Total Internal Reflection

Total internal reflection refers to the complete reflection of a ray of light within an optically-denser medium from the surrounding surfaces of optically less dense media back into the denser medium.

  • Light ray travel from an optically denser medium to a less dense medium.
  • The angle of incidence must be greater than a certain angle, called the critical angle.


total internal reflection


For a ray of light passing from an optically denser to a less dense medium, critical angle, c, is the angle of incidence at which the angle of refraction is $90^{\circ}$.

  • When the angle of incidence is less than the critical angle, the ray passes out into the less dense medium.
  • When the angle of incidence is greater than the critical angle, the ray is reflected back into the denser medium.


The equation relating critical angle, c and the refractive index, n is:

$\sin{\text{c}} = \frac{1}{n}$


Question: Why does the angle of refraction become $90^{\circ}$ and not more at the critical angle?

Answer: This is the limit the light ray an be refracted in air because the angle in air cannot be larger than $90^{\circ}$. When the angle of incidence is greater than the critical angle, all the light undergoes reflection.


Application of total internal reflection: Optical Fibres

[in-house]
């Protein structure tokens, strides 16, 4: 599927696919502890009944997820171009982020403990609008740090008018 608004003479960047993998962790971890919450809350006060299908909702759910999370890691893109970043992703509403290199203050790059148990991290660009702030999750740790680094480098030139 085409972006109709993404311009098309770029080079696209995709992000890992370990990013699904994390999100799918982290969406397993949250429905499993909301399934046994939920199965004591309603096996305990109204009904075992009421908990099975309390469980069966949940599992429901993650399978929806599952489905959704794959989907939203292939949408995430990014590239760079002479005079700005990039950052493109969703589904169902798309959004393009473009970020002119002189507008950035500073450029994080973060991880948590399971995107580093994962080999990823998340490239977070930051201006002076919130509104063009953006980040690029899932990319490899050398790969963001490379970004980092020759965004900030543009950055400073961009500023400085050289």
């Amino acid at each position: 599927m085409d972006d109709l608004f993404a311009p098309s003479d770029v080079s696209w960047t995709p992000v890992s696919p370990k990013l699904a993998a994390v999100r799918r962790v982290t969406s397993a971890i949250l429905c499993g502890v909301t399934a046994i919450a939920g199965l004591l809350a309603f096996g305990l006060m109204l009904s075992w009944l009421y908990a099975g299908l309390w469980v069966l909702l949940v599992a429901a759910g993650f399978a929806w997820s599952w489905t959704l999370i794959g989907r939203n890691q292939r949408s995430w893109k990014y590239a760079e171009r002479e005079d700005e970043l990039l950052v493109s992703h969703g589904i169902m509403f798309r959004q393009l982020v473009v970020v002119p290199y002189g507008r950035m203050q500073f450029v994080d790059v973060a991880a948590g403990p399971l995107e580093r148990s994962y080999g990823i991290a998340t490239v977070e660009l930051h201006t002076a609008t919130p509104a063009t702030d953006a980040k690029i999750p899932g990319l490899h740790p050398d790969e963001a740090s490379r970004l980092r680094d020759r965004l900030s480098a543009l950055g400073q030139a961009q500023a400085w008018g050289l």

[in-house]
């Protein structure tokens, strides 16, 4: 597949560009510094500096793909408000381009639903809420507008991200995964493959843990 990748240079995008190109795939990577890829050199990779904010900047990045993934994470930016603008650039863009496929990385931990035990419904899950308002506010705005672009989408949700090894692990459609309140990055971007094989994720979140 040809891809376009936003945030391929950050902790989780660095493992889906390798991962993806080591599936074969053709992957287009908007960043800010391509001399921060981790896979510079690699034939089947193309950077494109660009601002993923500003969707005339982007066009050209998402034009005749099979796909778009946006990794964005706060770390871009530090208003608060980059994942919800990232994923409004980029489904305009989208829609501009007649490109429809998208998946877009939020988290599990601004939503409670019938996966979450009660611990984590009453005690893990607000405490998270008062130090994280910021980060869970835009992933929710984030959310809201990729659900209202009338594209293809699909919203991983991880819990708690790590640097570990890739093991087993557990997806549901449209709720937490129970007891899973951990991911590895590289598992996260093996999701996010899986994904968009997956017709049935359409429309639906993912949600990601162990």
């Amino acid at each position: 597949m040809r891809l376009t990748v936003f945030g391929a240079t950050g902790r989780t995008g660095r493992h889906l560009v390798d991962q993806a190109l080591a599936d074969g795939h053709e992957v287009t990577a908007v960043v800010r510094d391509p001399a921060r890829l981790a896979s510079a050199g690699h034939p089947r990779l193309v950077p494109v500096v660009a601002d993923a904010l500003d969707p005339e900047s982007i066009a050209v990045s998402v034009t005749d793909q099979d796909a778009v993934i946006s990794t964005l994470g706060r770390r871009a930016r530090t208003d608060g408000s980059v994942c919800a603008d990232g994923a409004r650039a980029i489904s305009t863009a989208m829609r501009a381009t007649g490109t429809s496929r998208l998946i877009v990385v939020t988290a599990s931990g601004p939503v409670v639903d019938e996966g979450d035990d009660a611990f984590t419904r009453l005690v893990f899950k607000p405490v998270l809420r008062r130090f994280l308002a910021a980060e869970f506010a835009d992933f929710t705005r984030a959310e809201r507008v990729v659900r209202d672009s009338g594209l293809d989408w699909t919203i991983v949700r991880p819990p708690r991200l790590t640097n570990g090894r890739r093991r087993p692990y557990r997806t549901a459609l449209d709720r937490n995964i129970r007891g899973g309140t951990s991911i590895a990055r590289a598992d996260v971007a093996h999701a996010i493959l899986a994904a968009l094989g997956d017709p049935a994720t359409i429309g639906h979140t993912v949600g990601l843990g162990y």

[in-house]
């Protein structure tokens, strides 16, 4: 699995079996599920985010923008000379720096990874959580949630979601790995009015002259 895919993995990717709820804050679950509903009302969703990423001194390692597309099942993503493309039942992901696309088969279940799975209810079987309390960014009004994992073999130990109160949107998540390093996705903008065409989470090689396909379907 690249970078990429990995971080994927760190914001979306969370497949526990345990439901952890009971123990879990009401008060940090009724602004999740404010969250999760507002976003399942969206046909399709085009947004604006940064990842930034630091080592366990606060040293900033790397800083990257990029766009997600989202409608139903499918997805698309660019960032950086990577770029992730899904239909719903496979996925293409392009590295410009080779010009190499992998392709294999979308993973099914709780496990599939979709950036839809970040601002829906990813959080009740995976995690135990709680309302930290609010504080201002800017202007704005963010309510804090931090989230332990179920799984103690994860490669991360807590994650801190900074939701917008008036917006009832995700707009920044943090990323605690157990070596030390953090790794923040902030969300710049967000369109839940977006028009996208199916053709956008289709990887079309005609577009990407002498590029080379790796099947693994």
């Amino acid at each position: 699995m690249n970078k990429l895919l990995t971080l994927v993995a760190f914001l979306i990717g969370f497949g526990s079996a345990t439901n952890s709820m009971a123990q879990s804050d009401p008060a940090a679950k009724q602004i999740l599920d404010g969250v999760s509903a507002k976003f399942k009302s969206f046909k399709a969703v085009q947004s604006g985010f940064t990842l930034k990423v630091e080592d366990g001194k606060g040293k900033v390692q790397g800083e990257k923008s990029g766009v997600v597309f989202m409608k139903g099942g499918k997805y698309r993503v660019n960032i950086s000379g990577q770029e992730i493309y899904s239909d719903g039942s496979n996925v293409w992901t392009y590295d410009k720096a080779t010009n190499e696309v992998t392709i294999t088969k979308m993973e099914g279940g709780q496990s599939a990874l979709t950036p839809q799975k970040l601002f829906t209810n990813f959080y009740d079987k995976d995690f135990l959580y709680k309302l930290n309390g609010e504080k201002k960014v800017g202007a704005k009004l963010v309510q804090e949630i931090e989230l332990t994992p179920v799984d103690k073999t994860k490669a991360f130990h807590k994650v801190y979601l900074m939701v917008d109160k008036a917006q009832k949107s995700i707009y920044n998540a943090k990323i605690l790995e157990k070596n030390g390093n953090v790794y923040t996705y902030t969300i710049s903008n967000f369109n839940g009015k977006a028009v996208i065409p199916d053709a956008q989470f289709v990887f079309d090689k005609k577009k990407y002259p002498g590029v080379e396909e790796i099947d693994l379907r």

Optical fibres are very fine, optically pure glass fibre through which light undergoes total internal reflection to transmit data from one end to the other.

  • Optical fibres usually have polished surfaces coated with a material of suitable refractive index so that there is no loss of light through the sides of the fibre.
  • They are used in bundles to transmit light to or receive light from inaccessible places, by repeated totally internal reflections within the fibre.
  • Optical fibres are increasingly being used to replace metal telecommunication cables, the messages being encoded as digital pulses of light rather than as fluctuating electric current. They can carry more data and are more reliable.
  • Bundles of optical fibres are also used in endoscopes to inspect otherwise inaccessible parts of machines or of the living body.


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